CAMPERDOWN coach Bernard Moloney says AFL recruiters should not have reservations about drafting young talent straight from the Hampden league.
The second-year coach yesterday endorsed mobile forward Sam Gordon as a prospective draftee for AFL clubs wanting to bolster their key position stocks.
Gordon, who is 192cm tall and weighs 92kg, has received an invitation to attend the AFL’s Victorian combine at Etihad Stadium on October 6.
The 19-year-old played seven games with Geelong Falcons in 2011 but AFL clubs overlooked him come draft time.
He remained with the Falcons this season and played six games after recovering from pre-season hip surgery.
But he returned to Camperdown after failing to win Falcons selection mid-season — TAC Cup clubs can only play three of their five 19-year-olds per match
Moloney said AFL clubs should consider drafting Gordon from the Hampden league, despite him not playing in the VFL or — since June — the TAC Cup.
“I think the advantage here is he’s playing against men,” he said.
“People say the Hampden league has slipped over the years.
“I’ve been involved for a long time and I don’t think it has.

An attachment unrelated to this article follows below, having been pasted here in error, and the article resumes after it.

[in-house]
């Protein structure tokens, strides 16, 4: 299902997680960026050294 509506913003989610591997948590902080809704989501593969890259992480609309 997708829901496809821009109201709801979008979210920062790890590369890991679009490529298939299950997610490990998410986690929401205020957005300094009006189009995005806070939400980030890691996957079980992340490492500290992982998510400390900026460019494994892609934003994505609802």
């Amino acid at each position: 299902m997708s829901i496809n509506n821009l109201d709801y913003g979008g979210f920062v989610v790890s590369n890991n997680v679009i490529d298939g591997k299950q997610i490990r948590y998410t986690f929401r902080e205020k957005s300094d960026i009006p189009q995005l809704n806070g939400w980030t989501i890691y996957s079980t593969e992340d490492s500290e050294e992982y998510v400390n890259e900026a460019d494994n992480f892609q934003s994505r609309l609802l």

“Footy has changed but the standard, the fitness and the work rate of players is as good as it ever was. It all comes down to the hunger of the player who gets asked to go to these (combines).”
Moloney said Gordon had been impressive as a mobile marking target since his return to Camperdown.
“We certainly needed a key marking target up forward and he certainty gave us that,” he said.
Gordon’s draft would come as a surprise, considering recruiters’ reluctance to draft young footballers playing in top country leagues.
Key defender Matt Sully played with North Ballarat Rebels in 2010 and returned to South Warrnambool after AFL clubs also overlooked him.
He enjoyed a career-best season in 2011 at the Roosters but still attracted no interest at the national and rookie drafts.
Gordon said he was frustrated at getting squeezed out of the Falcons’ line-up because of the exposure the competion gives young players. But he said playing senior Hampden league football had improved his game.
“I think personally it’s been good for me to play senior footy, to play against the bigger bodies,” he said yesterday.
“That’s just me, that’s on a personal level.
“Obviously the exposure is important as well.
“You’re not going to get as many recruiters coming to watch the Hampden league as the TAC Cup.
“But I couldn’t be happier I’ve come back to play senior footy.”
Gordon said he was not as confident he would get drafted as he was this time last year when he attended the national combine.
“It’s a pretty big confidence booster for me that there are clubs still interested in me,” he said.
“It spurs you on a bit.
“You want it a bit more and you keep driving to reach the goal of getting drafted.”